Thanks to you all for following along. I had a brilliant conversation with Robert Swan last night -one of our patrons and the man whose expedition in the mid-eighties sparked my interest in polar travel- on our satellite phone (he was on his bike and had cycled to Captain Scott's statue in London just for the call) and not for the first time felt a sense of near-disbelief that Tarka and I are actually out here doing this. I hope our words and pictures are doing the journey some justice, and I'll answer some more of your questions very soon...


# Tim L, December 16th 2013

This isn’t supposed to sound like a silly question, but how well is your kit protecting you fron the cold? I’ve read terrible stories about the effects of frost bite on face, hands and feet, but is modern kit good enough to make this a very low risk? So… Do you over heat!?

Keep up the good work. Very much enjoying the blog.

# Linda, December 16th 2013

Well I can imagine who you two are out there, just by reading the vivid descriptions of your incredible journey. You both r awesome. Imagine today u made all that miles in that kind of weather/circumstances. And in heavy times, remember: one day you’ll sit in your favorite restaurant eating your favorite food , talking about how it was in these difficult circumstances. And you will be so proud of yourselves. Just like your readers are proud of you both now ;)))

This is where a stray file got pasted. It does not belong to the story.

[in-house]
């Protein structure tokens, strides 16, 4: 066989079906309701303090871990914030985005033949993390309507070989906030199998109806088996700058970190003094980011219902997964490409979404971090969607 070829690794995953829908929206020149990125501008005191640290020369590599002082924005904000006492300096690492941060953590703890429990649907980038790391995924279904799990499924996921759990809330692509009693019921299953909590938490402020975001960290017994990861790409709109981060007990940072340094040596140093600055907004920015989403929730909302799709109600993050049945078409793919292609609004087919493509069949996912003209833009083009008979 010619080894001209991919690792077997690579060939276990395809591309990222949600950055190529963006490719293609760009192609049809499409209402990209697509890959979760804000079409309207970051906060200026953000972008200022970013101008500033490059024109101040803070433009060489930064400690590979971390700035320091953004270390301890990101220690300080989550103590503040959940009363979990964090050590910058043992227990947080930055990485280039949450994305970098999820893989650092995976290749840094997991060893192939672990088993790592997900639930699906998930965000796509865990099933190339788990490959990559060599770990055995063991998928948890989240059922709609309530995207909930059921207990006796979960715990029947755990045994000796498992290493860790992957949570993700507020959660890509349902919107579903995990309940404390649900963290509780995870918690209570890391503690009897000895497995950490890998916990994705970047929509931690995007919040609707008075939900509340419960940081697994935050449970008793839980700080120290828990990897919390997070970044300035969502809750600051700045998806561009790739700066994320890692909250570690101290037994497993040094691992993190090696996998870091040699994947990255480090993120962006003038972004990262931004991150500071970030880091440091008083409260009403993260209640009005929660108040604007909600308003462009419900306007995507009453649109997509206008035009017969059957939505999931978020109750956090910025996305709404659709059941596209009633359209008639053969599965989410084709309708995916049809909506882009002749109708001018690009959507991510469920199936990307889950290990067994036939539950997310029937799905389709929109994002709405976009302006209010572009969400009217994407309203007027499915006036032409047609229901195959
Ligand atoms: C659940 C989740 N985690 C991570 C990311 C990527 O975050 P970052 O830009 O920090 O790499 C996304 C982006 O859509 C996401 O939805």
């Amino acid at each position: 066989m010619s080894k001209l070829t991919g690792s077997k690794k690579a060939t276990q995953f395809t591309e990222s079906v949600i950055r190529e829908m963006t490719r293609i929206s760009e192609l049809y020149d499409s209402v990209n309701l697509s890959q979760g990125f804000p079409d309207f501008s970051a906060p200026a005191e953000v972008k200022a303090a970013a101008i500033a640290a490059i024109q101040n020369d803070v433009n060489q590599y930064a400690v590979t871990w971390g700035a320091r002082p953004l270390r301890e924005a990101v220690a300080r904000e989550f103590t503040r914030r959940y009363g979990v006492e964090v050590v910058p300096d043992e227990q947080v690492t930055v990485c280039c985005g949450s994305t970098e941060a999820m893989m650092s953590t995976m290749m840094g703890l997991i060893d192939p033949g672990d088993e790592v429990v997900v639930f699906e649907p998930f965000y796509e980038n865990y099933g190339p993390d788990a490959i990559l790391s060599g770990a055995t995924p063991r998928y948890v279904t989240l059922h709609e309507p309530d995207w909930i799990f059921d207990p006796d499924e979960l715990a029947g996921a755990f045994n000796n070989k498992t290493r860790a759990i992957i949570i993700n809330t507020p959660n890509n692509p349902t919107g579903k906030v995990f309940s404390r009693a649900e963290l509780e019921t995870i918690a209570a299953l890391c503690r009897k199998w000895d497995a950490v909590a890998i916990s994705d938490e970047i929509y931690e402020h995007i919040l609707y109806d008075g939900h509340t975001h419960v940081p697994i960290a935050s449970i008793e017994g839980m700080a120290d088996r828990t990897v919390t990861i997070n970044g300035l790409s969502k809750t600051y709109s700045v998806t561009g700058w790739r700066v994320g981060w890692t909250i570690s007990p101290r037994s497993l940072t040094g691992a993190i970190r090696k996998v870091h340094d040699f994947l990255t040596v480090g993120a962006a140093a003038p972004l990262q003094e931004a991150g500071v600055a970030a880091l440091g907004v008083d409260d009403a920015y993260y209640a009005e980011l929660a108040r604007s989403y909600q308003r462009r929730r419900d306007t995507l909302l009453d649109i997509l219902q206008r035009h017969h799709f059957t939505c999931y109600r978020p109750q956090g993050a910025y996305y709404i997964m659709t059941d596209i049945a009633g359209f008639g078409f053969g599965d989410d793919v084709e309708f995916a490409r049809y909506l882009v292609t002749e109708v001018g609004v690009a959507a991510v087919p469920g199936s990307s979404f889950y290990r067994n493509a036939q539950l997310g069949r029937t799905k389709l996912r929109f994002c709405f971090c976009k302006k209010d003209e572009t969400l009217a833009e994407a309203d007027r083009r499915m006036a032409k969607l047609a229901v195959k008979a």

# linda, December 16th 2013


# Intrepid, December 16th 2013

Dear Tarka and Ben, Mentioning there’s a fine margin of food brought in the adage how the nexus of readers, bloggers, and the two of you, is a living support system. As readers it is thrilling to be transported through your words, pictures, and videos, to the Pole. As bloggers we have opportunity to express awe, the thrill of how your daily posts let our imaginations run wild into the Antarctic scape. The circle is never broken. The giving and receiving of inspiration, caring, as well as the windows of intimacy we choose to share, are all present, from you towards us, from everyone in every way possible, towards you. Very good to hear that you hear other people’s voices… talking with people who remind you of the brevity of what you are doing, that you are indeed on the Antarctic plateau on your way to the South Pole. How cool (cold) is that!!

My thoughts are with you. May the force be with you! May you find inspiration wherever you look, including the spindrifts.

PS. Just saw the FAQs. Guess you could tell by my questions that I dove in without reading everything on the website first.

# Simon W, December 16th 2013

Hi Ben & Tarka,
Picking up on Intrepid’s comments above about inspiration, I was stuck on the M3 in pouring rain tonight after a rubbish day in the office, so I turned the heater off and wound down the windows to remind myself that you two are a zillion times colder and discomforted than I was.  Thanks for giving me a morale boost, but do you miss real rain?  It was probably in Punta that you last felt a drop.  Take care and onwards to the Pole with us all in your every step.

# Patrick, December 16th 2013

Keep strong guys! It has been such an incredible adventure to follow. I read many things throughout the day and your posts are always the highlight.